Consider the ODE in Equation [1]:
We are looking for the function y(t) that satisfies Equation [1] above. We know that we can take
the Fourier Transform of a
Now, if you recall
the differentiation property of the Fourier Transform,
we note that derivatives in time become simple multiplication in the Frequency domain:
Hence, Equation [2] becomes:
Equation [4] is a simple algebraic equation for Y(f)! This can be easily solved.
Equation [4] can be easiliy solved for Y(f):
In general, the solution is the inverse Fourier Transform of the result in Equation [5]. For
this case though, we can take the solution farther. Recall
that the multiplication of
two functions in the time domain produces a convolution in the Fourier domain, and
correspondingly, the multiplication of two functions in the Fourier (frequency) domain
will give the convolution in the time domain. Hence, Equation [5] becomes:
Equation [6] might not look helpful, but note that we already know the inverse Fourier Transform
for the left-most inverse Fourier transform in the second line of [6]: it's one half of
the two-sided decaying exponential function.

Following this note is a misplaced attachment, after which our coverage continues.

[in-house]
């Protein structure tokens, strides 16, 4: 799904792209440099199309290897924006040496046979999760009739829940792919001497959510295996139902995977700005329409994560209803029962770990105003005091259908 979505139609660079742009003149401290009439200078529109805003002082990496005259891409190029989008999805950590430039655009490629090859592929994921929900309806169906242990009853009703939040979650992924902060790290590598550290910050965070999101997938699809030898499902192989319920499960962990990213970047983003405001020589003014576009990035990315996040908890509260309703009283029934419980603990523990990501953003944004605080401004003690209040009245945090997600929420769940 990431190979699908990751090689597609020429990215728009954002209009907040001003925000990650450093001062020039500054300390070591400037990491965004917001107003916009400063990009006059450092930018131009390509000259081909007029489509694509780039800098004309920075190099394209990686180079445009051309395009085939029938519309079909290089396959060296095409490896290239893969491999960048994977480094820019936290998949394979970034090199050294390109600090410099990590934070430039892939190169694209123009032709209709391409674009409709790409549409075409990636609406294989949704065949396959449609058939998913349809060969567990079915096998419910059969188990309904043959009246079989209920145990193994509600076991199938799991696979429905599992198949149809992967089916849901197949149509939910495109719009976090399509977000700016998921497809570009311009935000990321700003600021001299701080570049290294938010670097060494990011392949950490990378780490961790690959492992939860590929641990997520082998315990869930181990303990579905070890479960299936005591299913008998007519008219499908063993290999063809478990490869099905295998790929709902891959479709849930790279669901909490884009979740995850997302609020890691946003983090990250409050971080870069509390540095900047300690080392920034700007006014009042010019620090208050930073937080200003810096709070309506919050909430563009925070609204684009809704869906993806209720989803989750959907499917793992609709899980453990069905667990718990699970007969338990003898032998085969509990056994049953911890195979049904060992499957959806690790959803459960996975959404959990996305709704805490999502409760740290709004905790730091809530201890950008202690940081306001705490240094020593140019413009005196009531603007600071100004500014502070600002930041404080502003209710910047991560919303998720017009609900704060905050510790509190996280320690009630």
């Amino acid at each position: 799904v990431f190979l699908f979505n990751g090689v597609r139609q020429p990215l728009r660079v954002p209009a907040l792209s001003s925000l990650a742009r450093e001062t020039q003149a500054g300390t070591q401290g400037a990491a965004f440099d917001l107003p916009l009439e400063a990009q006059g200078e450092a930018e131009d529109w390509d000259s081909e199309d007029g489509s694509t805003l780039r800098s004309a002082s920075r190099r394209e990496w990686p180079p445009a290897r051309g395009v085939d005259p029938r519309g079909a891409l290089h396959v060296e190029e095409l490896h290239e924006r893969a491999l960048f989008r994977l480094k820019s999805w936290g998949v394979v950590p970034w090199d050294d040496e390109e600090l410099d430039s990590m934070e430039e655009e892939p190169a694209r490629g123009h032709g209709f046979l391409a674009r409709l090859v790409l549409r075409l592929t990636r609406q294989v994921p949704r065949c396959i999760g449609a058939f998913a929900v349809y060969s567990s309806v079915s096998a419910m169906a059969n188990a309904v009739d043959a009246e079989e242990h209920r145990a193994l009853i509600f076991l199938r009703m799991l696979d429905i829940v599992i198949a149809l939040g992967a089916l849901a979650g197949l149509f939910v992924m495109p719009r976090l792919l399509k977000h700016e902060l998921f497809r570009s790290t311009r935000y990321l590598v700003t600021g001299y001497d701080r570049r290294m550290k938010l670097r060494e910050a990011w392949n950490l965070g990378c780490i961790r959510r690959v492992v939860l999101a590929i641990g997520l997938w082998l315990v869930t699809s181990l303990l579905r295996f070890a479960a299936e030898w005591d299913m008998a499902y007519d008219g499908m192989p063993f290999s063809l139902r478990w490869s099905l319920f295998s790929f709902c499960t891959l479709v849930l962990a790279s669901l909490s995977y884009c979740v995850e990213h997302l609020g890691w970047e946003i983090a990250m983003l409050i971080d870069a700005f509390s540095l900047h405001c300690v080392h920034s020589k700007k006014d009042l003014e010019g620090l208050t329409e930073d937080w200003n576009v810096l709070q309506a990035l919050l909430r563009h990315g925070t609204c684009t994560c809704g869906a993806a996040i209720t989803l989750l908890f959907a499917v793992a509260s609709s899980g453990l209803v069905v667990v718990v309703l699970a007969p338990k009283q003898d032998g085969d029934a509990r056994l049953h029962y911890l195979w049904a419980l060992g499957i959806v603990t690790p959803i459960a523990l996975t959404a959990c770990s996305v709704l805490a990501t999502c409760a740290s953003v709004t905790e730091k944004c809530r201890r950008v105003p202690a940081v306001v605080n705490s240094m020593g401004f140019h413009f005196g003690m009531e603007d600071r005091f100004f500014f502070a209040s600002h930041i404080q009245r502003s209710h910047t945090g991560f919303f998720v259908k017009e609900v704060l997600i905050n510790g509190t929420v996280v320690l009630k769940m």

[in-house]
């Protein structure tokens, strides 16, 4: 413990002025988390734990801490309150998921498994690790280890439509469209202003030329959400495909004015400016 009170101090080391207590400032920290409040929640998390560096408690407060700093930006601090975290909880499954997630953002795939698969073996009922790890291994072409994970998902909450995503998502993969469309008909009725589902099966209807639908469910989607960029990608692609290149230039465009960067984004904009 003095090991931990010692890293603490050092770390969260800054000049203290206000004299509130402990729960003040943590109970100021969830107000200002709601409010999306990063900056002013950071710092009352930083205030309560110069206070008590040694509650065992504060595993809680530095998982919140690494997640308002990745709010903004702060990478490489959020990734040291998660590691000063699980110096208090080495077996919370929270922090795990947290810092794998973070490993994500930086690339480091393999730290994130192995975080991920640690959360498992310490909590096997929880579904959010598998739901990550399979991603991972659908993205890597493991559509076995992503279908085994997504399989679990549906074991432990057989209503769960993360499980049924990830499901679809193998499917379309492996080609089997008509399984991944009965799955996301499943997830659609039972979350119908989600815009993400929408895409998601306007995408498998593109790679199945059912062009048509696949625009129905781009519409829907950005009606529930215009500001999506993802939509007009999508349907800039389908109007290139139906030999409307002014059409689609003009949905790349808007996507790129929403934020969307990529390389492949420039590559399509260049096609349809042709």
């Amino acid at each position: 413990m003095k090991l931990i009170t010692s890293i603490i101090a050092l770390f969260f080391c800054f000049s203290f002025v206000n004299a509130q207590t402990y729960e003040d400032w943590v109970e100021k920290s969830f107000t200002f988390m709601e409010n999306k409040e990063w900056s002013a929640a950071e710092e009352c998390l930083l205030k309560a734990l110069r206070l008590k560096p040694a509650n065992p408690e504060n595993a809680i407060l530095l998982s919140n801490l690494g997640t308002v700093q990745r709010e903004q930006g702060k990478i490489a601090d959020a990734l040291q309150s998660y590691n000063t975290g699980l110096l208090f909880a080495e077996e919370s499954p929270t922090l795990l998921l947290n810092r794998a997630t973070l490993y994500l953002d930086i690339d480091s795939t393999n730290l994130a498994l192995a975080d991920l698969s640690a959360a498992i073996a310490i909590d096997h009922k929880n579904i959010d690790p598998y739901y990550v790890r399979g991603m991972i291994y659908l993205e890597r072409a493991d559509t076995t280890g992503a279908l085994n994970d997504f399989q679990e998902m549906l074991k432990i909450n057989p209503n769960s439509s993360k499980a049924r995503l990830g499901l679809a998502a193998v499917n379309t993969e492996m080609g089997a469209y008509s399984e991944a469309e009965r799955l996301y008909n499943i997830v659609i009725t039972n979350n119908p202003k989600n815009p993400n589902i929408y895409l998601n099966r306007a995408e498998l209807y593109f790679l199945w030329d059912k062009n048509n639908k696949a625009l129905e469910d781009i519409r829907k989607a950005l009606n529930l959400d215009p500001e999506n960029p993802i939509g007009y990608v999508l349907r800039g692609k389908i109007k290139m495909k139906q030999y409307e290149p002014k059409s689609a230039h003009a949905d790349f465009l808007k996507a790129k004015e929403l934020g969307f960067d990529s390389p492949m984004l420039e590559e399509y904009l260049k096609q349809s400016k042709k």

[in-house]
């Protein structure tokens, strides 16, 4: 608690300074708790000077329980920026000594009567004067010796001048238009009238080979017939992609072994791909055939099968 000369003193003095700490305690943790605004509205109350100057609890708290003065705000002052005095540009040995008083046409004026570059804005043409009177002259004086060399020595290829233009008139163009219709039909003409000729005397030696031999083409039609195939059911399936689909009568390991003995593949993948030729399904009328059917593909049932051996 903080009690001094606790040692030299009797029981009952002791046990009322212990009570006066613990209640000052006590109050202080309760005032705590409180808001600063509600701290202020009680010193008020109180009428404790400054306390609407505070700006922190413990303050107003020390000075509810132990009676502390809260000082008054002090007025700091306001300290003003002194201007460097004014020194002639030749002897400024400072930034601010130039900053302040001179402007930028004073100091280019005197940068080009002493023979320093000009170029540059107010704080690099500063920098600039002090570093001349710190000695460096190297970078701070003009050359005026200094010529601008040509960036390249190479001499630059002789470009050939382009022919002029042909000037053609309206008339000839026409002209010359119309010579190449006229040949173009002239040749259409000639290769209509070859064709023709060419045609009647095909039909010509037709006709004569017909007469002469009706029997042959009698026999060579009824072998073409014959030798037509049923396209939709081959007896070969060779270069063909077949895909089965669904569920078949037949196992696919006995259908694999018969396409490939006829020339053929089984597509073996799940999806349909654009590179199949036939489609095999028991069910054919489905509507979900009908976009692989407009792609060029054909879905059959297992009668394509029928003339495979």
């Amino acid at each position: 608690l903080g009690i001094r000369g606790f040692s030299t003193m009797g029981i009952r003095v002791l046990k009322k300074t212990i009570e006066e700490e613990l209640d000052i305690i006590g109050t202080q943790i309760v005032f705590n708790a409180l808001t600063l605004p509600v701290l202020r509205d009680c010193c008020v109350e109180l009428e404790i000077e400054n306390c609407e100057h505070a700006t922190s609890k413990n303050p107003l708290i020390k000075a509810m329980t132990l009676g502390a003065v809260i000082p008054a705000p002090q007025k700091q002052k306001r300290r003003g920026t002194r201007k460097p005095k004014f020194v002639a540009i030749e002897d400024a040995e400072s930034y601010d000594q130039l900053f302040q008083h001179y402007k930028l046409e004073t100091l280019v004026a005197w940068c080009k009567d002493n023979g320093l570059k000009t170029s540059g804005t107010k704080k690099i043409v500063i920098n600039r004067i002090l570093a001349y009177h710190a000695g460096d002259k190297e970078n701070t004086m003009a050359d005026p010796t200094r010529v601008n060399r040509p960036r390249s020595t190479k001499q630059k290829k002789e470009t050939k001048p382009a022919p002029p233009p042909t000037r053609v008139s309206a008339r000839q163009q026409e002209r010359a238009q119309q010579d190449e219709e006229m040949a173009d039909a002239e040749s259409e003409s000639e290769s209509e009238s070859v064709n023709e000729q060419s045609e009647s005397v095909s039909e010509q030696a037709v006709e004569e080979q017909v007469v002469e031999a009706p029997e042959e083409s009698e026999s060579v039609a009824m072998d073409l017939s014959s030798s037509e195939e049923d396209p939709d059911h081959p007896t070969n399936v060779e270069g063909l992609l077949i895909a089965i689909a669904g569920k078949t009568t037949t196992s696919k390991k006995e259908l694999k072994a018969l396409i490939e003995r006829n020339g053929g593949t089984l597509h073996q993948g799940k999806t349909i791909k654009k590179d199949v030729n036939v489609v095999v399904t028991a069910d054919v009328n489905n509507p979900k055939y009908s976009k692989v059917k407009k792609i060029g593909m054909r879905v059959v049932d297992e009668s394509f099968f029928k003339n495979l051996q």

Hence, we can start to simplify equation [6]:
... and we've just derived the solution for the differential equation [1]. Give yourselves a round
of applause.
Now for the fine print. When we went from Step 1 to Step 2, we assumed the Fourier Transform
for y(t) existed. This is a non-trivial assumption. You may recall from your differential
equations class that the solution should also contain the so-called homogeneous solution,
when g(t)=0:
The "total" solution is the sum of the solution we obtained in equation [7] and the homogeneous
solution y_h of equation [8]. So why does the homogeneous solution not come out of our method?
The answer is simple: the non-decaying exponentials of equation [8] do not have Fourier Transforms.
That is, if you try to take the Fourier Transform of exp(t) or exp(-t), you will find the
integral diverges, and hence there is no Fourier Transform. This is a very important
caveat to keep in mind.
In the next section, we'll look at applying Fourier Transforms to partial differential equations (PDEs).

Fourier Transforms can also be applied to the solution of differential equations. To introduce
this idea, we will run through an Ordinary Differential Equation (ODE) and look at how we can use
the Fourier Transform to solve a differential equation.
[Equation 1]
*function*, so why not take the fourier transform of an *equation*?
It turns out there is no reason we can't. And since the Fourier Transform
is a linear operation, the time
domain will produce an equation where each term corresponds to the a term in the frequency domain. Taking
the Fourier Transform of Equation [1], we get Equation [2]:
[Equation 2]
[Equation 3]
[Equation 4]
*This is the utility of
Fourier Transforms applied to Differential Equations: They can convert differential equations into
algebraic equations.*
[Equation 5]
[Equation 6]
[Equation 7]
[Equation 8]

Next: Partial Differential Equations

Fourier Transform Applications

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